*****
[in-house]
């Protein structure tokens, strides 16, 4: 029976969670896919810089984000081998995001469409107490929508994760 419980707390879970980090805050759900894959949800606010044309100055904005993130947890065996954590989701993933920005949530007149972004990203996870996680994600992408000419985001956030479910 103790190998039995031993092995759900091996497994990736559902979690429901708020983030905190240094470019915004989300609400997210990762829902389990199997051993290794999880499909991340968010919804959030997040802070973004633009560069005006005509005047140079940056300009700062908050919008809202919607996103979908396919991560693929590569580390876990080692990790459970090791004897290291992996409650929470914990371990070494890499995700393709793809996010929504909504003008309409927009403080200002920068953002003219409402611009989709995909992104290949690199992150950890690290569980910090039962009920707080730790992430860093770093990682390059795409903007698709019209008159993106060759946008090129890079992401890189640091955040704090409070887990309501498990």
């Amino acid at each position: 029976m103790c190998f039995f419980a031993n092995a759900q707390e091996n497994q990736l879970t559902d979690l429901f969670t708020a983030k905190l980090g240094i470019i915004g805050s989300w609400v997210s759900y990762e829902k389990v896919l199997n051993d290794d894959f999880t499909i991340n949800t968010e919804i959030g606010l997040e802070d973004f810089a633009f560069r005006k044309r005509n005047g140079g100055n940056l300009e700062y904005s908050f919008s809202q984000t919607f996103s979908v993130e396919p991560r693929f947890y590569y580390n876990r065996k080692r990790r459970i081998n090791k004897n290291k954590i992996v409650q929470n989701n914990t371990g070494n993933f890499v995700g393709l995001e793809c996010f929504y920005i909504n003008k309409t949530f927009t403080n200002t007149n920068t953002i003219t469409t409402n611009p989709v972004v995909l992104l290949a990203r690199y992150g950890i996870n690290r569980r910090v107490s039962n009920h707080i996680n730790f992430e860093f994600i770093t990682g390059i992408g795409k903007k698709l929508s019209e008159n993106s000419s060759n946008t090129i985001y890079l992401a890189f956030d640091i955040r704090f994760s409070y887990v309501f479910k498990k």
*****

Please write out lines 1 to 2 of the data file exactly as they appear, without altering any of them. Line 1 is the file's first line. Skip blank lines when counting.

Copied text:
[in-house]
């Protein structure tokens, strides 16, 4: 029976969670896919810089984000081998995001469409107490929508994760 419980707390879970980090805050759900894959949800606010044309100055904005993130947890065996954590989701993933920005949530007149972004990203996870996680994600992408000419985001956030479910 103790190998039995031993092995759900091996497994990736559902979690429901708020983030905190240094470019915004989300609400997210990762829902389990199997051993290794999880499909991340968010919804959030997040802070973004633009560069005006005509005047140079940056300009700062908050919008809202919607996103979908396919991560693929590569580390876990080692990790459970090791004897290291992996409650929470914990371990070494890499995700393709793809996010929504909504003008309409927009403080200002920068953002003219409402611009989709995909992104290949690199992150950890690290569980910090039962009920707080730790992430860093770093990682390059795409903007698709019209008159993106060759946008090129890079992401890189640091955040704090409070887990309501498990």